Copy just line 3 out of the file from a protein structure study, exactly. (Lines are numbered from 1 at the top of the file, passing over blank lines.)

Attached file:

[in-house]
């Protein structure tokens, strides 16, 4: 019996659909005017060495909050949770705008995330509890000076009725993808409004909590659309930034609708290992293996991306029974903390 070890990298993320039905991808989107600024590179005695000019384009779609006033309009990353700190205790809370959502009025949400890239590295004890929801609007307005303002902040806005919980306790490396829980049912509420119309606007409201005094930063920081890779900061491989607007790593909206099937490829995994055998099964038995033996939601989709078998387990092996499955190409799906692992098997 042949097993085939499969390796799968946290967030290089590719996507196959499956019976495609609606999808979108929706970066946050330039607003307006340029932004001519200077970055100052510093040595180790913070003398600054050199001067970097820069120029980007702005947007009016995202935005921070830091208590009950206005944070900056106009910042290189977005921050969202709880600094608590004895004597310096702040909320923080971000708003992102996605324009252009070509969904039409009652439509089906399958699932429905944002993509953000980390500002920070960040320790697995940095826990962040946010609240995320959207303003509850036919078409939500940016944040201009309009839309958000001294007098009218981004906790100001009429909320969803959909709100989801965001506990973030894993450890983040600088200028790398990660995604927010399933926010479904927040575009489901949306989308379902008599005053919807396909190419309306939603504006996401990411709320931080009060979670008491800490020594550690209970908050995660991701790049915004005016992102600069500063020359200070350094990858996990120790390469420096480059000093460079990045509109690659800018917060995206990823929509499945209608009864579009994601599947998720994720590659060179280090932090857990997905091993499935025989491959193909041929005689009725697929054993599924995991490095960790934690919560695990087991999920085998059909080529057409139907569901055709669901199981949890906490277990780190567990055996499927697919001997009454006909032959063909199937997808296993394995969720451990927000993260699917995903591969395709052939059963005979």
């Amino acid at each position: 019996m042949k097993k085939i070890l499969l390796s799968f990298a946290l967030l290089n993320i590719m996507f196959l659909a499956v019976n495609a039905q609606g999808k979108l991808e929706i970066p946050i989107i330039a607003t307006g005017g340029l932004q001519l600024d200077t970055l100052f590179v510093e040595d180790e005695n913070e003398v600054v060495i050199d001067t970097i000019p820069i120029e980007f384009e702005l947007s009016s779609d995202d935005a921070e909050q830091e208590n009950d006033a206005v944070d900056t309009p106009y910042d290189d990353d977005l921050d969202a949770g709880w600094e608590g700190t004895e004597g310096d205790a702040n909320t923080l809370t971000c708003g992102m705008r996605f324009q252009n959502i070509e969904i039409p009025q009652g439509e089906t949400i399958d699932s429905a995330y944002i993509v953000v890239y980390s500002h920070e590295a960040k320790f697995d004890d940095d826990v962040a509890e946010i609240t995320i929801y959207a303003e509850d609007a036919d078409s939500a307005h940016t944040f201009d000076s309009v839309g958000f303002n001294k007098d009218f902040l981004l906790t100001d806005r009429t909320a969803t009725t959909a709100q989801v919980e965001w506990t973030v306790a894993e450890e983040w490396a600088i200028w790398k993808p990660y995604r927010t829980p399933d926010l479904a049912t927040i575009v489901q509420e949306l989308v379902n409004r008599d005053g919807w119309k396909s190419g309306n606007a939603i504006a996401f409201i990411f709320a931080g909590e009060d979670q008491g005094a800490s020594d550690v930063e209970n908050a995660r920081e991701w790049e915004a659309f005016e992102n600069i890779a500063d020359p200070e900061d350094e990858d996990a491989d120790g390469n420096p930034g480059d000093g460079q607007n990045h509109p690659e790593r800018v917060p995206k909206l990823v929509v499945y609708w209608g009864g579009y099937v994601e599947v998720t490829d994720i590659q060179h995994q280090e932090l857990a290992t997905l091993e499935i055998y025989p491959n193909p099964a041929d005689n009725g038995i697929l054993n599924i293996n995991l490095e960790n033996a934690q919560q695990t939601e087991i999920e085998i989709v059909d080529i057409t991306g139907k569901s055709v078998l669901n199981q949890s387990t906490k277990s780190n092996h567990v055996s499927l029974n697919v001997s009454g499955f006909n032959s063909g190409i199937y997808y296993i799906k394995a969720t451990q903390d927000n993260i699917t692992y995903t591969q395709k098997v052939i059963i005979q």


């Amino acid at each position: 019996m042949k097993k085939i070890l499969l390796s799968f990298a946290l967030l290089n993320i590719m996507f196959l659909a499956v019976n495609a039905q609606g999808k979108l991808e929706i970066p946050i989107i330039a607003t307006g005017g340029l932004q001519l600024d200077t970055l100052f590179v510093e040595d180790e005695n913070e003398v600054v060495i050199d001067t970097i000019p820069i120029e980007f384009e702005l947007s009016s779609d995202d935005a921070e909050q830091e208590n009950d006033a206005v944070d900056t309009p106009y910042d290189d990353d977005l921050d969202a949770g709880w600094e608590g700190t004895e004597g310096d205790a702040n909320t923080l809370t971000c708003g992102m705008r996605f324009q252009n959502i070509e969904i039409p009025q009652g439509e089906t949400i399958d699932s429905a995330y944002i993509v953000v890239y980390s500002h920070e590295a960040k320790f697995d004890d940095d826990v962040a509890e946010i609240t995320i929801y959207a303003e509850d609007a036919d078409s939500a307005h940016t944040f201009d000076s309009v839309g958000f303002n001294k007098d009218f902040l981004l906790t100001d806005r009429t909320a969803t009725t959909a709100q989801v919980e965001w506990t973030v306790a894993e450890e983040w490396a600088i200028w790398k993808p990660y995604r927010t829980p399933d926010l479904a049912t927040i575009v489901q509420e949306l989308v379902n409004r008599d005053g919807w119309k396909s190419g309306n606007a939603i504006a996401f409201i990411f709320a931080g909590e009060d979670q008491g005094a800490s020594d550690v930063e209970n908050a995660r920081e991701w790049e915004a659309f005016e992102n600069i890779a500063d020359p200070e900061d350094e990858d996990a491989d120790g390469n420096p930034g480059d000093g460079q607007n990045h509109p690659e790593r800018v917060p995206k909206l990823v929509v499945y609708w209608g009864g579009y099937v994601e599947v998720t490829d994720i590659q060179h995994q280090e932090l857990a290992t997905l091993e499935i055998y025989p491959n193909p099964a041929d005689n009725g038995i697929l054993n599924i293996n995991l490095e960790n033996a934690q919560q695990t939601e087991i999920e085998i989709v059909d080529i057409t991306g139907k569901s055709v078998l669901n199981q949890s387990t906490k277990s780190n092996h567990v055996s499927l029974n697919v001997s009454g499955f006909n032959s063909g190409i199937y997808y296993i799906k394995a969720t451990q903390d927000n993260i699917t692992y995903t591969q395709k098997v052939i059963i005979q």